The best part of those days—assuming it wasn’t raining, snowing, or too cold—was the nine-block walk to Central Park after breakfast. Although he carried a cell phone and used an electronic tablet (had grown dependent on it, in fact), he still preferred the print version of the Times. In the park, he would settle on his favorite bench and spend an hour with it, reading the sections back to front, telling himself he was progressing from the sublime to the ridiculous.

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1. In 2014, Deepti Gurdasani, a genetic epidemiologist at the Wellcome Sanger Institute in England, coauthored a paper in Nature on human genetic variation in Africa, from which this image is taken. A recent study had found that DNA from people of European descent made up 96 percent of genetic samples worldwide, reflecting the historical tendency among scientists and doctors to view the male, European body as a global archetype. “There wasn’t very much data available from Africa at all,” Gurdasani told me. To help rectify the imbalance, her research team collected samples from eighteen African ethnolinguistic groups across the continent—such as the Kalenjin of Uganda and the Oromo of Ethiopia—most of whom had not previously been included in genomic research. They analyzed the data using an admixture algorithm, which visualizes the statistical genetic differences among groups by representing them as color clusters. The top chart shows genetic differences among the sampled African populations, in increasing degrees of granularity from top to bottom, and the bottom chart shows how they compare with ethnic groups in the rest of the world. The areas where the colors mix and overlap imply that groups commingled. The Yoruba, for instance, show remarkable homogeneity—their column is almost entirely green and purple—while the Kalenjin seem to have associated with many populations across the continent.

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Ten yards was the nearest we could get to the river. Any closer and the smell was too much to bear. The water was a milky gray color, as if mixed with ashes, and the passage of floating trash was ceaseless. Plastic bags and bottles, coffee lids, yogurt cups, flip-flops, and sodden stuffed animals drifted past, coated in yellow scum. Amid the old tires and mattresses dumped on the riverbank, mounds of rank green weeds gave refuge to birds and grasshoppers, which didn’t seem bothered by the fecal stench.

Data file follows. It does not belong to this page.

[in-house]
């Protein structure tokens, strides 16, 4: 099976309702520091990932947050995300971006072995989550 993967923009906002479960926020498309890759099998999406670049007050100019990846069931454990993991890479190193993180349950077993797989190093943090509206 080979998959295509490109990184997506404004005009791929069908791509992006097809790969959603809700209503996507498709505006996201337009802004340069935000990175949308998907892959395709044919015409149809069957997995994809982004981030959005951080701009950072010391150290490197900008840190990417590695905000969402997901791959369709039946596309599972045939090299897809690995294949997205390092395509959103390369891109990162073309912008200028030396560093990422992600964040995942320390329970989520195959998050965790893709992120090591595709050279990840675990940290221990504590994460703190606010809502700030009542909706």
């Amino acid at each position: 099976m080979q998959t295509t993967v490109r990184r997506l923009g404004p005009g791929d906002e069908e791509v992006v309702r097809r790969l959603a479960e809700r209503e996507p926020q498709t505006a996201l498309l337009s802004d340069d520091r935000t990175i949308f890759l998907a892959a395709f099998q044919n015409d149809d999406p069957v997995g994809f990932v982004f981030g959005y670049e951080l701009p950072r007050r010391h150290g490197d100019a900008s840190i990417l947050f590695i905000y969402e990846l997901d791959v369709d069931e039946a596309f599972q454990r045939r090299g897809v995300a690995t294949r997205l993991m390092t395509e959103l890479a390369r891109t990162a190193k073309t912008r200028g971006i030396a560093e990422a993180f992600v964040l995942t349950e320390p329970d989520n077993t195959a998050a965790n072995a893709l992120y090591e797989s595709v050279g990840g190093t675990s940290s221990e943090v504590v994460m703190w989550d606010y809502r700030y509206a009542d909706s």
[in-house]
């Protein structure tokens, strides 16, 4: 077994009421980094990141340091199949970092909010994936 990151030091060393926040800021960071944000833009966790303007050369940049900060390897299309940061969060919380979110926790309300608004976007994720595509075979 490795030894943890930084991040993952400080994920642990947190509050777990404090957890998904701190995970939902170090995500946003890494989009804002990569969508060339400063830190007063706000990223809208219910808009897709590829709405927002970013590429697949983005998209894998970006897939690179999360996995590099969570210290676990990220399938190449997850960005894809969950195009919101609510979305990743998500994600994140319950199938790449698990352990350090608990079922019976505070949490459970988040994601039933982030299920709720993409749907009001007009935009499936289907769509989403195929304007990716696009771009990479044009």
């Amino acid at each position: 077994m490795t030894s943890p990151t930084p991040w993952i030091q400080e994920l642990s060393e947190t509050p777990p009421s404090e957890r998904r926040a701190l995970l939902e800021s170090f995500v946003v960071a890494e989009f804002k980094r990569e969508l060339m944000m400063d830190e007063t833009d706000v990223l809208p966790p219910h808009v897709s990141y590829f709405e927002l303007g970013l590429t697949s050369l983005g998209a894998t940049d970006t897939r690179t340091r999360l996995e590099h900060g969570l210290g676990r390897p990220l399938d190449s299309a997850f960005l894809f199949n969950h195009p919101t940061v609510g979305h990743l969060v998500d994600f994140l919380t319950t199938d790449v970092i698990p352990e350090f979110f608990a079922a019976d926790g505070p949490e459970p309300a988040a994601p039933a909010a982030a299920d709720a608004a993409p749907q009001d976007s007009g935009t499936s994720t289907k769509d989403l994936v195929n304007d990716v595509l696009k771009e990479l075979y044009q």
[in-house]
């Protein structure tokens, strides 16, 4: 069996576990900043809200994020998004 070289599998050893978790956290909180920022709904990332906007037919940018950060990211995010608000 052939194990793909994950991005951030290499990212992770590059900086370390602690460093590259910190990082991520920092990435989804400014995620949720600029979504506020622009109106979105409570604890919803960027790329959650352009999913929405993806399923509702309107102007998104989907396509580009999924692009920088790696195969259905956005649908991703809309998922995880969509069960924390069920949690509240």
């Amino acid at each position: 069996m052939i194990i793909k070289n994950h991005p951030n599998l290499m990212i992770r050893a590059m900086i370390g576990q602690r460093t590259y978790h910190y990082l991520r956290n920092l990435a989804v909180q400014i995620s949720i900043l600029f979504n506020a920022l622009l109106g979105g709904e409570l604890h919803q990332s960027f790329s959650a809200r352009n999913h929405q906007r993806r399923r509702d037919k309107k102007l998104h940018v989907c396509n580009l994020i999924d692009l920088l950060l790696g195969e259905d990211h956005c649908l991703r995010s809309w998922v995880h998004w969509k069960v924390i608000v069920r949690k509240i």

El Río de los Remedios, or the River of Remedies, runs through the city of Ecatepec, a densely populated satellite of Mexico City. Confined mostly to concrete channels, the river serves as the main drainage line for the vast monochrome barrios that surround the capital. That day, I was standing on a stretch of the canal just north of Ecatepec, with a twenty-three-year-old photographer named Reyna Leynez. Reyna was the one who’d told me about the place and what it represents. This ruined river, this open sewer, is said to be one of the largest mass graves in Mexico.

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A recent earthquake in Chile was found to have shifted the city of Concepción ten feet to the west, shortened Earth’s days by 1.26 microseconds, and shifted the planet’s axis by nearly three inches.

An Iraqi man complaining on live television about the country’s health services died on air.

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At Ivanwald, men learn to be leaders by loving their leaders. “They’re so busy loving us,” a brother once explained to me, “but who’s loving them?” We were. The brothers each paid $400 per month for room and board, but we were also the caretakers of The Cedars, cleaning its gutters, mowing its lawns, whacking weeds and blowing leaves and sanding. And we were called to serve on Tuesday mornings, when The Cedars hosted a regular prayer breakfast typically presided over by Ed Meese, the former attorney general. Each week the breakfast brought together a rotating group of ambassadors, businessmen, and American politicians. Three of Ivanwald’s brothers also attended, wearing crisp shirts starched just for the occasion; one would sit at the table while the other two poured coffee.